Monday, July 30, 2012

Bewitched, The Electric Company and Prejudice

The premise of Bewitched is a thinly veiled treatise on intolerance. The series thrived during an era in which a situation comedy built around a mixed-race couple could never crack a network's prime-time schedule. But when the mixture is that of a pretty witch named Samantha (Elizabeth Montgomery) and a down-to-earth advertising man (Dick York, and later Dick Sargent as Darrin), the fantasy element diffused the tension of cultural clashes and the wrath of disdainful in-laws, so memorably represented by Agnes Moorehead as Endora, who imbued the word "mortal" with all the scorn of a racial epithet. 

 It's possible to enjoy this frothy, sophisticated series for decades and never get the connection. But the show's take on prejudice was acknowledged early on. "Bewitched is not about cleaning up the house with a magic wave, zapping up the toast, or flying around the living room. It's about a very difficult relationship, and people see that," Elizabeth Montgomery once said. "They know there's something going on besides the magic. When the show is viewed carefully, its other elements may be observed."

As much as Darrin rails against Sam's use of witchcraft, he ultimately accepts that her powers are part of who she is, and he should not try to change her. And though Sam's parents believe their daughter has married beneath her standing, their prejudice is no match for Darrin's love.  

Of course, some elements of the religious community remain upset over the series' sympathetic portrayal of witches, but you can't please everybody.

Bewitched was running out of steam by its seventh year, so much so that producers were recycling scripts from earlier seasons. But “Sisters at Heart” was a unique late-run triumph that represents the series' most overt exploration of the race issue.

The story begins when a bigoted client demands that Darrin be removed from his account after visiting the Stephens' home and mistaking an African-American girl for the Stephens daughter, Tabitha. The girl, Lisa, wishes she and best friend Tabitha could be sisters, though a boy at the playground tells her it can't happen because they're “different colors.” But Tabitha has inherited her mother's supernatural gift, and tries with a twitch of her nose to make Lisa her sister.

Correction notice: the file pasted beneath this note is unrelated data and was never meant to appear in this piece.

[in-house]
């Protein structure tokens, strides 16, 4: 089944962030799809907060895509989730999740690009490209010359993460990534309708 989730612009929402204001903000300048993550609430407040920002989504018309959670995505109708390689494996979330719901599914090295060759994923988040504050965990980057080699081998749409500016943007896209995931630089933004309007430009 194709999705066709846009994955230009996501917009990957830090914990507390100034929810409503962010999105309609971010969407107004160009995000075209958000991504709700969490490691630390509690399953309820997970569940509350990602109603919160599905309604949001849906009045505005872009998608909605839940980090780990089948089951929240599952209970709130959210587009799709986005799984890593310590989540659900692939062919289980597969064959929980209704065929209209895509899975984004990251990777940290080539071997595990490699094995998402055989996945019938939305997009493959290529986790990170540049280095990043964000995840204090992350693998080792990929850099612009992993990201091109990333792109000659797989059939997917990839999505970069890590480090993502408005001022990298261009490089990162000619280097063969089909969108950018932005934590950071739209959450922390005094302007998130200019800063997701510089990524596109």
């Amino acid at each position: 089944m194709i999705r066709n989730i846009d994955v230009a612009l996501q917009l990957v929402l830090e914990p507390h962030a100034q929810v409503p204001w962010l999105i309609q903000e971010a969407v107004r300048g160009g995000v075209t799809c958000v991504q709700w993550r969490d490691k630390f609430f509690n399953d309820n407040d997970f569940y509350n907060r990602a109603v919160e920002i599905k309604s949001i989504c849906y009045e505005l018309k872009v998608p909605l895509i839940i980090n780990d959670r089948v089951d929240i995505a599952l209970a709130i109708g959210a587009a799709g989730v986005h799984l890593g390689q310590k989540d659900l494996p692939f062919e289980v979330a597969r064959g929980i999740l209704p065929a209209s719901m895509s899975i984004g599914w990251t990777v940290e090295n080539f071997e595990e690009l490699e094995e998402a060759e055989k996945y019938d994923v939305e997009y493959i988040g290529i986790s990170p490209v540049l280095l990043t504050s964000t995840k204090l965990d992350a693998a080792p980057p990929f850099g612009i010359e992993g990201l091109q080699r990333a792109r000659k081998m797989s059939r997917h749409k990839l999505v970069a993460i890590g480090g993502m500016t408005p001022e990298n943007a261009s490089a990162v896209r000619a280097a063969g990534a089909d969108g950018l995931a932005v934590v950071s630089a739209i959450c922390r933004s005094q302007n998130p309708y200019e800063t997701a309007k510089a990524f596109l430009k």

The spell doesn't quite work; Lisa develops white polka dots on her skin, while Tabitha breaks out in black polka dots. Samantha discovers what's happened just as Lisa's parents arrive to pick her up. Uh-oh.

One cure from Dr. Bombay later, the girls are back to normal, and Sam tells them that sisters don't have to look alike. “Actually, all men are brothers,” she says, “even if they're girls.”

“(This) is what I want Bewitched to be all about,” said Elizabeth Montgomery, who singled out “Sisters at Heart” as her favorite episode.

It's hardly surprising this episode would appeal to kids, since it was written by kids as well. “Sisters at Heart” had 29 writers, 27 of whom were tenth-grade students at Thomas Jefferson High in Los Angeles.

The students, most of whom were African-American, wrote the story as a class exercise. Teacher Marcella Saunders was concerned that so many of her students were reading at a third-grade level, and hoped this would be an innovative way to get them excited about writing. Bewitched writer Barbara Avedon heard about the project and visited the inner-city school, and was amazed by the quality of their story. The script was filmed with only a few changes, after a final polish from Avedon and producer William Asher. At the 1971 Emmy Awards, “Sisters at Heart” won the Governor's Award.

Where Bewitched took an in-your-face approach to its subject, no television series offered a subtler message of racial equality than The Electric Company. The Children's Television Workshop's follow-up to Sesame Street combined music, animation and comedic sketches to teach kids in grades 1-3 about the joy of reading. Another message slipped in as well, when the multiracial cast performed in sketches as spouses, boyfriends and girlfriends, with no acknowledgment of their diversity.  
 In the 1970s such couplings weren't unknown to television, but every show, whether it handled the issue comedically or dramatically, would focus on the black-white pairing with all the righteous fervor that a 'very special episode' demands. On The Electric Company, Morgan Freeman could play a guy married to Judy Graubart or Rita Moreno, and it was a non-issue because it was treated as such. How clever, and yet delightfully subversive, just like all the best children's shows.

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